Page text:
Good and bad taxes
Author: Joost Haddinga
Is there anything like the perfect tax?
Today there exists a multitude of different taxes taxing all kinds of commodities in various different ways. From income to wealth taxes, from lump-sum to flat all the way to progressive taxes. Taxes on commodities, on flows or stacks of goods, there is probably no tax that wouldn’t exist anywhere in the world. And while more than half of the tax literature is German, this does not mean that Germans would have figured out the perfect tax system. Surely some taxes must be better than others, depending on the country and circumstances they are levied under. This is an investigation into decision criteria that could help administer the right taxes.
Benjamin Franklin once remarked that nothing would be certain in life except for debt and taxes. Hence, no state today operates without taxes and the least have ever gone without. What is by some regarded as a form of expropriation constitutes the primary form of government financing, aside from raising new debt (which is its own topic), to fund welfare states, infrastructure projects, national defense and of course the salaries of all public servants. Whether these funds are always employed in the most efficient manner may of course be doubted, but there are certainly many details to consider when you want to raise those funds. Below are some considerations you should keep in mind when thinking about good – and efficient – taxation.
Focus on understanding
It is hard for people to grasp the need to pay taxes when they cannot understand the grounds on which they are taxed and cannot reason about proportionality. While lump-sum taxes seem great in theory for their non-distortionary features, they are commonly disregarded in practice for their lack of proportionality and understandability. Just asking every citizen to pay a certain amount is fine but should understand why. If you rather say you tax labor, income, wealth, consumption, ‘vicious’ goods or anything else, then people can much more easily understand the rationale behind this thought. Another focus point could be to link the charges to clear outcomes. Once you levy taxes with a certain objective and make clear for what you are going to use the money raised, people are much more willing to deliver it (provided they share the concern).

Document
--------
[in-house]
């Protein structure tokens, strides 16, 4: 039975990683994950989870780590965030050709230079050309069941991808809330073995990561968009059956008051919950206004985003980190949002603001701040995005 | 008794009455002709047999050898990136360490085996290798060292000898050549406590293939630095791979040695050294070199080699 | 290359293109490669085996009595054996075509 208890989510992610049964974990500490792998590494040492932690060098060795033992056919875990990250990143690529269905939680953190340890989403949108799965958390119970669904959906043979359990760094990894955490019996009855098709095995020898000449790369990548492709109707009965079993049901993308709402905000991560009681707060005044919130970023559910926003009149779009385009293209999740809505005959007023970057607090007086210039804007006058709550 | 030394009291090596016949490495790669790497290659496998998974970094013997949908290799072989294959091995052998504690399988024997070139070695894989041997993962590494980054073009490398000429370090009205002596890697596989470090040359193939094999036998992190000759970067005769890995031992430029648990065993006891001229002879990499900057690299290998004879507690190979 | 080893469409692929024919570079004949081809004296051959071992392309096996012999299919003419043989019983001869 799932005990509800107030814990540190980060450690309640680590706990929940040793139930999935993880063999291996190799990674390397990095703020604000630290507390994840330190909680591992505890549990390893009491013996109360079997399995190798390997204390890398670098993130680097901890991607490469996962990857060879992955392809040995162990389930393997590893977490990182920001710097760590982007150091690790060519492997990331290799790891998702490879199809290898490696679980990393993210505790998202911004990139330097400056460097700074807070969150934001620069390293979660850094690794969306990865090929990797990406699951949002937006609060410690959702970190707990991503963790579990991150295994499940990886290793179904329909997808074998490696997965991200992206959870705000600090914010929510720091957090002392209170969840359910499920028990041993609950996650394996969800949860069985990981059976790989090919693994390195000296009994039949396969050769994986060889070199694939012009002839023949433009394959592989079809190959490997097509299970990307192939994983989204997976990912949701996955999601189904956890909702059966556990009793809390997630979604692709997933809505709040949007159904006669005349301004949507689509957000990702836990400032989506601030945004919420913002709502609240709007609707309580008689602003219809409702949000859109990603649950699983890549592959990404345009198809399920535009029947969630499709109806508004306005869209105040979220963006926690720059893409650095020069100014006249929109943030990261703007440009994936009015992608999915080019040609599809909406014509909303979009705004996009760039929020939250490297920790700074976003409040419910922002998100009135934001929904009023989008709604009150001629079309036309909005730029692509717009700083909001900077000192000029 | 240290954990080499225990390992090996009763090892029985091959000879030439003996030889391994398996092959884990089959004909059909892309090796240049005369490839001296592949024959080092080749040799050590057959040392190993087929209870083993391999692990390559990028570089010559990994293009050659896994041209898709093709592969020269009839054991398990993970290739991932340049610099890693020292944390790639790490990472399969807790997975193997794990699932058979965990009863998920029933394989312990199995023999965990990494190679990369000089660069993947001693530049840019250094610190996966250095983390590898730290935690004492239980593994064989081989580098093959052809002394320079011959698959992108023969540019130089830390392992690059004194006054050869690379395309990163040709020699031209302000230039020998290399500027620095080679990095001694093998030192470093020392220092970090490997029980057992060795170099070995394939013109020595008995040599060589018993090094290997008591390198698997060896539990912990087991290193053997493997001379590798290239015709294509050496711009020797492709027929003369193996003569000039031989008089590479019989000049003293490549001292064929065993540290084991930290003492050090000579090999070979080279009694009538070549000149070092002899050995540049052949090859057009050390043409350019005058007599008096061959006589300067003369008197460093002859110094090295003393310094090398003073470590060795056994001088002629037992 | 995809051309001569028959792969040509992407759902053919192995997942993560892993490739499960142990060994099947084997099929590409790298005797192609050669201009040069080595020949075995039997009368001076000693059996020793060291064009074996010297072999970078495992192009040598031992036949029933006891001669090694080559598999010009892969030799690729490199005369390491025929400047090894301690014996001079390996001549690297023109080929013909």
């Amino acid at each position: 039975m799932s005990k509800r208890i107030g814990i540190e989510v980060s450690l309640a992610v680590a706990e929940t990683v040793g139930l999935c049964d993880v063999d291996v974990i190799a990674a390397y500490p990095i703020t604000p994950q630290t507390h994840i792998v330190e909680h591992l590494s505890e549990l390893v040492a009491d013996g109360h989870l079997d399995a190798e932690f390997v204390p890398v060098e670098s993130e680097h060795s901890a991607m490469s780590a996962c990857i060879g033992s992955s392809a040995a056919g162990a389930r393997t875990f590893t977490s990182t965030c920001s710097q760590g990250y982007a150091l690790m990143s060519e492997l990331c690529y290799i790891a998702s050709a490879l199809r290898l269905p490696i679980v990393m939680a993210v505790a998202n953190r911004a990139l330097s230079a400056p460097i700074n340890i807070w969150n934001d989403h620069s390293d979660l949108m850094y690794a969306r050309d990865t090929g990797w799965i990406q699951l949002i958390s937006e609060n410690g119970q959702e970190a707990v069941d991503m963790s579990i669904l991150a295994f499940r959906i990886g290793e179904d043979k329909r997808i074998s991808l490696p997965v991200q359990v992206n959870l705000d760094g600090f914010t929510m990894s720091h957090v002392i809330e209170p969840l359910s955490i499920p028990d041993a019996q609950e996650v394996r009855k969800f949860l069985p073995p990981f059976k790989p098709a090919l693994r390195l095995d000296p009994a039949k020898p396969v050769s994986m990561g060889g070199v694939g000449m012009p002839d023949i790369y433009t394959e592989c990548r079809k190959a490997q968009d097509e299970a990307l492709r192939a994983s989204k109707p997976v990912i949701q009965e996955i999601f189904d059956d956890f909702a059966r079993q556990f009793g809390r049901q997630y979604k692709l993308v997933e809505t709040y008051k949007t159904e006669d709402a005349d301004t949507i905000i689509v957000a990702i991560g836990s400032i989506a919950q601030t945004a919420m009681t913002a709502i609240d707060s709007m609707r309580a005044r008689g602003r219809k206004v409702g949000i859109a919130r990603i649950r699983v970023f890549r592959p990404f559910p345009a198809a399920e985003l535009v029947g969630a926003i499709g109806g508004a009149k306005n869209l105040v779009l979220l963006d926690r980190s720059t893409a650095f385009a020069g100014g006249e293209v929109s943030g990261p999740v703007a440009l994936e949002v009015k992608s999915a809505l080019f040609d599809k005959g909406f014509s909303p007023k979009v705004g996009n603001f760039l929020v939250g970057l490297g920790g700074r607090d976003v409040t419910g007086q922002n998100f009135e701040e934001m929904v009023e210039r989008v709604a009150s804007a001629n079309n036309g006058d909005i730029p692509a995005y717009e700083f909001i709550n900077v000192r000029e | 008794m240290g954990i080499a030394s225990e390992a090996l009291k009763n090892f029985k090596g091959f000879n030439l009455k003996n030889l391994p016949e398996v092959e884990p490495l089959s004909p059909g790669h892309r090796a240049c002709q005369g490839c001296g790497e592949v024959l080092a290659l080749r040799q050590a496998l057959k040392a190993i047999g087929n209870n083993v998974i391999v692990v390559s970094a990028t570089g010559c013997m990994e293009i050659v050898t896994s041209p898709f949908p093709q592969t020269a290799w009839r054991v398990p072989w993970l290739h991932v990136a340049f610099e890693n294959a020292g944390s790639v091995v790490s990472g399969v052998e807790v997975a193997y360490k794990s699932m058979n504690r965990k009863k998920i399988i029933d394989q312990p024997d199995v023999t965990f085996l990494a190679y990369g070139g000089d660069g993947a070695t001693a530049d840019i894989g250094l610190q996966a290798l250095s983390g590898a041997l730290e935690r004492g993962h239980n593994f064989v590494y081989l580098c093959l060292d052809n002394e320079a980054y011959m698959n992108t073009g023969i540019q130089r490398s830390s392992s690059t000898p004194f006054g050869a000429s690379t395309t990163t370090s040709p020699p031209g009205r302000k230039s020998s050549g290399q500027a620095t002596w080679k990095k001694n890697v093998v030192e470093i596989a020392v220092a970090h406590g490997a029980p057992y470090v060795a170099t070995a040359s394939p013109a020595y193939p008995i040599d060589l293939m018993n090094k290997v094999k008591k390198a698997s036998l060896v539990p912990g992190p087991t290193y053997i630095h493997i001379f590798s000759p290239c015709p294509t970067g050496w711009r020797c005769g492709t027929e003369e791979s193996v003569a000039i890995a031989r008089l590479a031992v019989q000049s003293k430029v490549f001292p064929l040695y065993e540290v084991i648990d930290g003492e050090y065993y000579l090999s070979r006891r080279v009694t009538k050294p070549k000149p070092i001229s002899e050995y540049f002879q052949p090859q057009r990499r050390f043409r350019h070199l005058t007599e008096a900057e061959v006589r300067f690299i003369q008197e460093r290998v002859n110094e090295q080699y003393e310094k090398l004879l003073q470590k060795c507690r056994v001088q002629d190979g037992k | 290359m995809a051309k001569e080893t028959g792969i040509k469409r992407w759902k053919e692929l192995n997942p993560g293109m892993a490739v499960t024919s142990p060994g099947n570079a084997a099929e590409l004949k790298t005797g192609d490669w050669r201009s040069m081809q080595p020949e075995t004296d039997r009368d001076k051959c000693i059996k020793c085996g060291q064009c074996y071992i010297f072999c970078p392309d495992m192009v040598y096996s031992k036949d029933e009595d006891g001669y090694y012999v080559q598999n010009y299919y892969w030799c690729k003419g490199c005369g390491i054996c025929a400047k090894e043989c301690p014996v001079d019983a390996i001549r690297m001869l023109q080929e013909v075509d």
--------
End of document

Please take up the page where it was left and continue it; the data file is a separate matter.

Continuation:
Focus on feasibility
Although frequently called for, wealth taxes are much less feasible than most people think: you have to count all the assets, value them accordingly, account for illiquidity and productive value, deal with all kinds of exceptions and then find a way to levy them correctly and prevent misstatements or fraud. Doing all this could take even more time and money than tax revenues would allow for. Taxing labor or capital income on the other hand, aside from a few exceptions of multinationals and digital companies, is a lot easier to administer as reporting standards and automatic procedures are clearly in place and everything can be measured easily. Hence, one always has to value both the costs and benefits involved with a tax before levying it. In terms of costs, a lot also depends on the bureaucratic standards in place. If you know tax collection is efficient and easy – or explicitly hard in some domains – then this might favor some or other forms of taxes. The same tax could be very feasible in one country but not in another given certain differences in the public sector.
Focus on culture
Countries are different and only because something works in another country this doesn’t need to mean that it works in this country as well. Looking at your neighbors or ‘best practices’ is certainly a good thing but blind adoption of those is not. Policymakers must carefully evaluate whether both the objective and levying of the taxes are feasible and understood in this country. Further, when choosing taxes, tax rates and on progression, one must keep in mind what is seen as desirable in society. A large welfare state or more egalitarian society necessitates usually more taxes than a libertarian meritocracy based mainly on individual capabilities and performance. What is more, one also has to grapple with past experiences or national stereotypes or commonly held beliefs. If something is so sacred that taxing would constitute a ‘moral crime’ then better leave your hands off it, even if other countries have shown that taxation in this area might be beneficial.
In the end one can probably not specify whether there is a perfect tax. Having too many taxes or an inefficient bureaucracy is as bad as having too many taxes and not being able to reason what you are paying all this money for. Hence, it comes down to outlining what one wants to achieve as a government and then finding ways to accomplish that, keeping both the feasibility, cultural appropriateness, and understandability of the tax into account. Surely, there are some countries that do this better than others – and Germany is not necessarily at the top there.